Unlike the previous speech that I railed about a couple of weeks ago, Crichton does give some interesting facts on science and public policy, particularly concerning second-hand smoke.
However in other ways, it is as dishonest as that first speech. The worst statement was this one:
"There is no such thing as consensus science. If it's consensus, it isn't science. If it's science, it isn't consensus. Period."
To put it simply, he is on, if not over, the ragged edge of lying. But he is very subtle at it. He's doing it this way: he's conflating the idea"a consensus of scientists in a field indicates that the best science concludes that a=b" with the idea"a consensus of scientists proves that a=b."
The latter is indeed false; the former is not. A consensus generally does indicate the best science. But he wants the reader or listener to confuse the second statement with the first and then agree with him that citing a consensus indicates a weakness in an argument.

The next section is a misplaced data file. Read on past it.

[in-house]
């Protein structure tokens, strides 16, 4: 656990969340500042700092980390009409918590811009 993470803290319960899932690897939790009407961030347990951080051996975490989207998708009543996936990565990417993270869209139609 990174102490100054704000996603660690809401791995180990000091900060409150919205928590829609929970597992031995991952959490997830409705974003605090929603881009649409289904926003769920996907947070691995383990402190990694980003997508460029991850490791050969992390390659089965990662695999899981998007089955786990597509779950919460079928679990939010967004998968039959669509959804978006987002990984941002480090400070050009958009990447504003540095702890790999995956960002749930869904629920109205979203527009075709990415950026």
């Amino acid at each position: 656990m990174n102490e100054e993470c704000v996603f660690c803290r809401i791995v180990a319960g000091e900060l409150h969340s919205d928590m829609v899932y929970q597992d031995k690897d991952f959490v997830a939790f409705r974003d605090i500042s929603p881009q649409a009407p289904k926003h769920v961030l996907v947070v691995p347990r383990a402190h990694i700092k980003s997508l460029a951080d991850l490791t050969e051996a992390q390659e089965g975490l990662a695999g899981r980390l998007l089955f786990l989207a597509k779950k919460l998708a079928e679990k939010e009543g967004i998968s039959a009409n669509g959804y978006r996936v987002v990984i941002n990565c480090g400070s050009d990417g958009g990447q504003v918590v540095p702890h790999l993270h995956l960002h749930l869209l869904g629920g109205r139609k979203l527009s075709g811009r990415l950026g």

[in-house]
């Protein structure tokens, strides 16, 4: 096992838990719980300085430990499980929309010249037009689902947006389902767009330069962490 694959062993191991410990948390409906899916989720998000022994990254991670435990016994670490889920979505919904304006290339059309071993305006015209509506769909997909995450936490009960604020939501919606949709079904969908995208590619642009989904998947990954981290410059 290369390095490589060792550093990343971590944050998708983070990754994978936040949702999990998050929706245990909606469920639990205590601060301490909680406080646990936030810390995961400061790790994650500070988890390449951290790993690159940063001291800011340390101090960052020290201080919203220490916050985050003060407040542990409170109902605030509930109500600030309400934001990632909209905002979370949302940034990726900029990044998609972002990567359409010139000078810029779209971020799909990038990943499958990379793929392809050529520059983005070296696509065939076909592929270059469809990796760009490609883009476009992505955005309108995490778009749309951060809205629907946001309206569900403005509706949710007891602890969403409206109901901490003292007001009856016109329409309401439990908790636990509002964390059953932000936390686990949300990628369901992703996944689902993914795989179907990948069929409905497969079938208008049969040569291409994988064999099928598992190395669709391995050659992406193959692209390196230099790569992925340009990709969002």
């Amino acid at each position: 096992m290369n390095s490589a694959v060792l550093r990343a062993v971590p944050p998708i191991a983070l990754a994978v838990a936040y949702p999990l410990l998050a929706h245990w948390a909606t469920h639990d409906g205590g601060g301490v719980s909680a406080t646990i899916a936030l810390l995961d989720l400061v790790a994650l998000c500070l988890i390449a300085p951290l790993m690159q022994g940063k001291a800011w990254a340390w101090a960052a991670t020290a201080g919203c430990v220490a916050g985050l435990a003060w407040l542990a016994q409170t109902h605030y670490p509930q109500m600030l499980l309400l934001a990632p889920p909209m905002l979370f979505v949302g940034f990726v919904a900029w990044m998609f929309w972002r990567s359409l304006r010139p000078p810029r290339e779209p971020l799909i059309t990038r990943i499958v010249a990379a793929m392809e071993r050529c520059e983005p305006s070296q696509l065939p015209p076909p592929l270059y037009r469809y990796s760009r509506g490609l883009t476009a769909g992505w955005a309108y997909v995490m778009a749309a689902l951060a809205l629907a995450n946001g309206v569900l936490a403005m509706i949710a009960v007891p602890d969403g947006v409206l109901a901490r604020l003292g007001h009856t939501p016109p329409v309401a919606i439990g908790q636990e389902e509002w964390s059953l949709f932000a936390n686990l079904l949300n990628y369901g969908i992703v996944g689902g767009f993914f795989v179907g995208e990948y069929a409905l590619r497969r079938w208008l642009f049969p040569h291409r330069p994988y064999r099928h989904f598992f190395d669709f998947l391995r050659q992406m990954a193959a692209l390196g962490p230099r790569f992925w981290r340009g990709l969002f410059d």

Why? Apparently because he wants to discredit the use of current environmental science in public policy. He creates a situation in which anyone who cites a scientific consensus as evidence in support of an environmental policy is discredited while anyone who cites a lone figure in opposition to the same policy is treated with respect.
The really sad thing is that at the end of this speech he makes an interesting suggestion about how to do better science on public policy issues. It is one worth considering.
But given the context it is hard not to wonder if this is another slight-of-hand like the one I dissected above.